Here are some of the services we provided:
- designed the new layout for their home, including the exterior aesthetic, interior flow, window placement, appropriate room sizes, and overall update on the house based on a more modern lifestyle
- drew plans and elevations to help the owners understand the new look and feel of the house; designed custom cabinets for the kitchen, dining room, living room, and bathrooms to fit all their storage and use needs
- helped the owners select exterior colors, interior colors, light fixtures, plumbing fixtures, furniture, window coverings, and other design-related pieces
- drew details and compiled schedules to obtain a building permit
- helped the owners interview contractors, and negotiated the final bid
- acted as owner's representative by overseeing construction, assisting the owner with last minute changes, and reviewing the contractor's invoices
And this is just a partial list. We take care of each project as if it were our babies. We love every home as if it were our own. We treasure our projects and our clients. And we are proud of that.
Our local Multnomah Public Library lets patrons borrow a Kill A Watt device to use in their home. This device measures how many watts your fixture or appliance uses. You just plug the appliance into the device, and the device into an outlet. You can also measure phantom energy loads, which is the amount of energy an appliance uses even when it's technically turned off. You know that little red light that says your TV is off? Or the digital clock on your trusty microwave? The Kill A Watt can tell you how much energy those little things are using, too.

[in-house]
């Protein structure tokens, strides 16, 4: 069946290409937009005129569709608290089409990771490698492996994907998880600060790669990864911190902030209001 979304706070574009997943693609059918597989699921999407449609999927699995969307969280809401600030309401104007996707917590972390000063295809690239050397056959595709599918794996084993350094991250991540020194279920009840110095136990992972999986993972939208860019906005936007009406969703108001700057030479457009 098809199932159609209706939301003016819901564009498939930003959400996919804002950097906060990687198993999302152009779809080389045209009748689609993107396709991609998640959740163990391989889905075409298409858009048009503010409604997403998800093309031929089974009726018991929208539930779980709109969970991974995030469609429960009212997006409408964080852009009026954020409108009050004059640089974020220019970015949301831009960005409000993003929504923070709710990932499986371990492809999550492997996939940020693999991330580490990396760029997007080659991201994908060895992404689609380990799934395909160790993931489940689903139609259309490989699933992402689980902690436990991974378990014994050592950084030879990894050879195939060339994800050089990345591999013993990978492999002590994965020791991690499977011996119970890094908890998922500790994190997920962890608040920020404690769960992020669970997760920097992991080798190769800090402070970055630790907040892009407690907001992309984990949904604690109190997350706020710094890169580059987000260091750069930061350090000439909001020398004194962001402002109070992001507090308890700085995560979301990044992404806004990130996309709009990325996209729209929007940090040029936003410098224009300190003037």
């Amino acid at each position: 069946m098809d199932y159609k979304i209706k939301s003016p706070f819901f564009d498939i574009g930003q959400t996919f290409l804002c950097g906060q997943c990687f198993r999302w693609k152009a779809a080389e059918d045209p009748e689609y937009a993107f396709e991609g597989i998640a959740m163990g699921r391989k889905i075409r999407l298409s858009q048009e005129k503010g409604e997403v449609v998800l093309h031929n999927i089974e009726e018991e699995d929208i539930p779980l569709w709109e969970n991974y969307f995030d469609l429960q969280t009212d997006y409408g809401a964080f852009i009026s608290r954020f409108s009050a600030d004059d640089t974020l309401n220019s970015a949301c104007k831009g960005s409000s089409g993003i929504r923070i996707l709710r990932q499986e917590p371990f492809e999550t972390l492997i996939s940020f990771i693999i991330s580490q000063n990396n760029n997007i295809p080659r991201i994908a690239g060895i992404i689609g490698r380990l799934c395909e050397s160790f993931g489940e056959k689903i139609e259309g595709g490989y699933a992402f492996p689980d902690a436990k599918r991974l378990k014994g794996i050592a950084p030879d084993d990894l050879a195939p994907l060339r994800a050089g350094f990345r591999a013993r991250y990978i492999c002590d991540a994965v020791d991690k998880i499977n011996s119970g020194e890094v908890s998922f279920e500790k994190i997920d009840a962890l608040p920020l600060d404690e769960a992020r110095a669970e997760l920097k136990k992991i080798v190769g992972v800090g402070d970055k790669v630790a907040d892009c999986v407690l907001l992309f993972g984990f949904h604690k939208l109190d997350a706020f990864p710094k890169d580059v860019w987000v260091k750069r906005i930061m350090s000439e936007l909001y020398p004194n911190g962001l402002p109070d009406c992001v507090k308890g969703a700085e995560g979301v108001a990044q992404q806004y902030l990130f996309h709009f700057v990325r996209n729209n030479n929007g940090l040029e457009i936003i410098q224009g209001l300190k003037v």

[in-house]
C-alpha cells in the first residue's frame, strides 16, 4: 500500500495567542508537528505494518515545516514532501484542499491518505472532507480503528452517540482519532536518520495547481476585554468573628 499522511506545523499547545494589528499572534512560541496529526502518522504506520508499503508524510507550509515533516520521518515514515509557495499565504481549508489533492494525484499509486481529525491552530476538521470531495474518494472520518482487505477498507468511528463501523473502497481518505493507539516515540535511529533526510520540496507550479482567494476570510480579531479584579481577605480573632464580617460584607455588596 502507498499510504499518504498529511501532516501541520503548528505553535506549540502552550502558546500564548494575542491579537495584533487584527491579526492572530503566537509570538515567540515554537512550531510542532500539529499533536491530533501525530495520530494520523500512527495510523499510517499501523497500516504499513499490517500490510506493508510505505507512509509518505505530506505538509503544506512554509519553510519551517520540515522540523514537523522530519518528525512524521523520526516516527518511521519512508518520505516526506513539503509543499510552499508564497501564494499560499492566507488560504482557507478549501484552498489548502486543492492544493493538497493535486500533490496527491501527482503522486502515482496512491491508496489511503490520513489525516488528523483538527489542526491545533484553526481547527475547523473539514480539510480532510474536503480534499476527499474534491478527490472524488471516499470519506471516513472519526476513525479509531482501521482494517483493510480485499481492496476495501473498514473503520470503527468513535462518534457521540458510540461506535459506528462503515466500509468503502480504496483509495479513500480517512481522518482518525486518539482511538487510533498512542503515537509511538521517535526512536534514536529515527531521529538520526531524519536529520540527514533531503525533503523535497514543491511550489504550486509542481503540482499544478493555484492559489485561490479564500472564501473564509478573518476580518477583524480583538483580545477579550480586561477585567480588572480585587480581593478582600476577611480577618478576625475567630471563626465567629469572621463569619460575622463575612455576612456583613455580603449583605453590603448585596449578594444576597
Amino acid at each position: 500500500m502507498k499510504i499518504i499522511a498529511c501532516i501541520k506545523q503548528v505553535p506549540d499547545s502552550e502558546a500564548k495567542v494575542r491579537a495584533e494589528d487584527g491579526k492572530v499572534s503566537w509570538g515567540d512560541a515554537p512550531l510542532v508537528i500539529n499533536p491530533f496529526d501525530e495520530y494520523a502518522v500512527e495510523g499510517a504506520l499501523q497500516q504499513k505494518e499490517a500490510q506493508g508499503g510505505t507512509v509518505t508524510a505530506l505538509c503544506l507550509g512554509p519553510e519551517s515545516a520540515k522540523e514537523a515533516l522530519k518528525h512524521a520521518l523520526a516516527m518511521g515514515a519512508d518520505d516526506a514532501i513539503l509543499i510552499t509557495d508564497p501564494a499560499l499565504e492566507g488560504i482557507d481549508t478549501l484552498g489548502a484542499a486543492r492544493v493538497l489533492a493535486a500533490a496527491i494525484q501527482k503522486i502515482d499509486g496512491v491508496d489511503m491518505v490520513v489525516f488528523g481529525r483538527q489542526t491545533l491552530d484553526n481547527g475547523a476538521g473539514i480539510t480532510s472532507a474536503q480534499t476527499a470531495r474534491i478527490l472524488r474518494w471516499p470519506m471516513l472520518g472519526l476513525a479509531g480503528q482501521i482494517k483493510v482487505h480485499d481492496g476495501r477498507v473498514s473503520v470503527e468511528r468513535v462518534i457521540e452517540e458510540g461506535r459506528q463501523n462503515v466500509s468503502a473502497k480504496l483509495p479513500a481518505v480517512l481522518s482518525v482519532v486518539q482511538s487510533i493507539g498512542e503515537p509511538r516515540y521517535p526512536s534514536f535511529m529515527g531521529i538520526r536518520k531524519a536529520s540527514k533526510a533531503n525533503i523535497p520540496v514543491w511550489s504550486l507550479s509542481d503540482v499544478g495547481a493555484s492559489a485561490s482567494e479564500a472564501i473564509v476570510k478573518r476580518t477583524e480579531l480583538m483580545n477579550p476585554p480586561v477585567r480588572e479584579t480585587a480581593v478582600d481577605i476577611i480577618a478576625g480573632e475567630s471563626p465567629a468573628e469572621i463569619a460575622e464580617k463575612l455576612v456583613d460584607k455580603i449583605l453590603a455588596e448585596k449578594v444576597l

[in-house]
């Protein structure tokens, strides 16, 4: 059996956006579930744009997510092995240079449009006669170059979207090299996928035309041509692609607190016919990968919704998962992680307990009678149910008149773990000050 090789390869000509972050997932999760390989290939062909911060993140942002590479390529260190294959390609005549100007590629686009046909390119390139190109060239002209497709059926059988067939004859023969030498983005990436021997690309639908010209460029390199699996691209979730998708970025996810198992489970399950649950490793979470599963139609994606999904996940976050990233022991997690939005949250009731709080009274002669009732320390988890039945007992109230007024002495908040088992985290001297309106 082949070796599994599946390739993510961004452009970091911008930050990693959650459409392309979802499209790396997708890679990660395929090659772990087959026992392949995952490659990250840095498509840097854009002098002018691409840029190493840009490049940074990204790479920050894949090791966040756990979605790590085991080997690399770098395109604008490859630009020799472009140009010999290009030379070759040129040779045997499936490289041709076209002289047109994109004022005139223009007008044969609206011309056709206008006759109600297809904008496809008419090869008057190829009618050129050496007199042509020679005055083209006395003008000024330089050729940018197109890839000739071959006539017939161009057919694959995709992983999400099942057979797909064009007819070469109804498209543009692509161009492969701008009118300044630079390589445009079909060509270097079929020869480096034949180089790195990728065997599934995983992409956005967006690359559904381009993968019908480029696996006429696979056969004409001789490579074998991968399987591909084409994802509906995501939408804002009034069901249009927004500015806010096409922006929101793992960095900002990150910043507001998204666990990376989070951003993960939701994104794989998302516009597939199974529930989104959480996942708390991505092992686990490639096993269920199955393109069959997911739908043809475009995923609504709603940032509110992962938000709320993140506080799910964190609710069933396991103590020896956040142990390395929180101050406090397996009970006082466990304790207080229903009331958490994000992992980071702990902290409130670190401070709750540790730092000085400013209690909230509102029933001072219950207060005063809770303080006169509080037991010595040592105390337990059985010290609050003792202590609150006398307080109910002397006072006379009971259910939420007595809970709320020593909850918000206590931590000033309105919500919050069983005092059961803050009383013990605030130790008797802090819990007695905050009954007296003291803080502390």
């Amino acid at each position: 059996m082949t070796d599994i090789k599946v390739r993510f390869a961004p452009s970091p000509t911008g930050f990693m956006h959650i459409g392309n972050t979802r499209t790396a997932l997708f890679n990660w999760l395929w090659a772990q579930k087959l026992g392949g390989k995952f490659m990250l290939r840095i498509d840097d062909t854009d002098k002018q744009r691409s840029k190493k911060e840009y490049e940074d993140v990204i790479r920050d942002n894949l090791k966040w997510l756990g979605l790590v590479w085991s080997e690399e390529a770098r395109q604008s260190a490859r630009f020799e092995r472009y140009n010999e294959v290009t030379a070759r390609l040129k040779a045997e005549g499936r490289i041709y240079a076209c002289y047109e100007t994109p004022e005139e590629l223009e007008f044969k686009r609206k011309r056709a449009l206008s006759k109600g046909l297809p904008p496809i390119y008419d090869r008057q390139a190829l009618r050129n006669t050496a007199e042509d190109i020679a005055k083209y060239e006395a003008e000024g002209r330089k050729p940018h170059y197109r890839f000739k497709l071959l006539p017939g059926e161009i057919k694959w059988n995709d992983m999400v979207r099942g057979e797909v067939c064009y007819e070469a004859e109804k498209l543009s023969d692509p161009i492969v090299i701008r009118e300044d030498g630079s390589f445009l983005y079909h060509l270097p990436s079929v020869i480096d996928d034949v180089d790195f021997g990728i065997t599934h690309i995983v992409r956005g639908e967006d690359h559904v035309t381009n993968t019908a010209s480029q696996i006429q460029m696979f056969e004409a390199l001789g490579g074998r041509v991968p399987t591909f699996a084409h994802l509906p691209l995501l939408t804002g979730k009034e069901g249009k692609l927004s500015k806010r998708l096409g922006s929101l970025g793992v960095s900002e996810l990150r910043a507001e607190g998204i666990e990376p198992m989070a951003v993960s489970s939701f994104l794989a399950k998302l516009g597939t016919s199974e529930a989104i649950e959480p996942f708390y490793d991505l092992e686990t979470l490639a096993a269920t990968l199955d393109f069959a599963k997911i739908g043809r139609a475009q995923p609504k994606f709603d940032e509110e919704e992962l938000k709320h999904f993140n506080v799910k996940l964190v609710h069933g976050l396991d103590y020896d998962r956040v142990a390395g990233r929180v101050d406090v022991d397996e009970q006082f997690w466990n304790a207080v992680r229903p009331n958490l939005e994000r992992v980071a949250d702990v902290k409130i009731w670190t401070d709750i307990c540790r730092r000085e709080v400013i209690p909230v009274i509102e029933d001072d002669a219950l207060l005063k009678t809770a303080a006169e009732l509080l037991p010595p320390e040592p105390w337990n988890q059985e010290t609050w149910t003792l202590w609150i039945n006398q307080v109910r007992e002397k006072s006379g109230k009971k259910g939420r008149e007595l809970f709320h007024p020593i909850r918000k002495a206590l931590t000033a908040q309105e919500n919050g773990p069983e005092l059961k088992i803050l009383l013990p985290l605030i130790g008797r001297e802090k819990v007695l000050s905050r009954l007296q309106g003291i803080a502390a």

The best solution for saving phantom energy is to plug a cluster of appliances into a power strip, then switch off the power strip when those appliances are not in use. This is especially helpful around the media console - TV, stereo, DVD player, etc. - where it's a pain to turn everything off one at a time. I know those digital clocks are reset every time they are unplugged, but do you really need 13 synchronized digital clocks in your kitchen? I didn't think so.
The device has been around for a while, but what got me excited is the fact that my library lets me and everyone else check it out and use it. Not everyone needs to own a Kill A Watt, but I bet many people want to try it out for a few weeks around their home. Find out if your local library has this device or something similar available, and if not, it would be worth requesting it.
I just returned from Japan, where it has been unusually hot this summer. To escape the heat, my family and I stayed in Hakone for a few days. (It is higher in altitude than Tokyo but we found that it was equally hot in Hakone, too.) The area is known for its beautiful countryside and historic hot spring, but during this visit we also fell in love with the Hakone Open-Air Museum.
Most of the work is installed outdoors, where the sun and foliage play against the art. Many of the pieces were interactive, like the garden maze above.
Even though the art never seemed overcrowded, there were things to see at every turn. It felt like an outdoor version of Charles and Ray Eames' living room: things weren't on display, they were placed as a backdrop for living.
We could also make our own sculpture, using colorful foam pieces imagined by architect Mikiko Endo. (I love the fact that architects in Japan work on such a wide range of artistic projects.)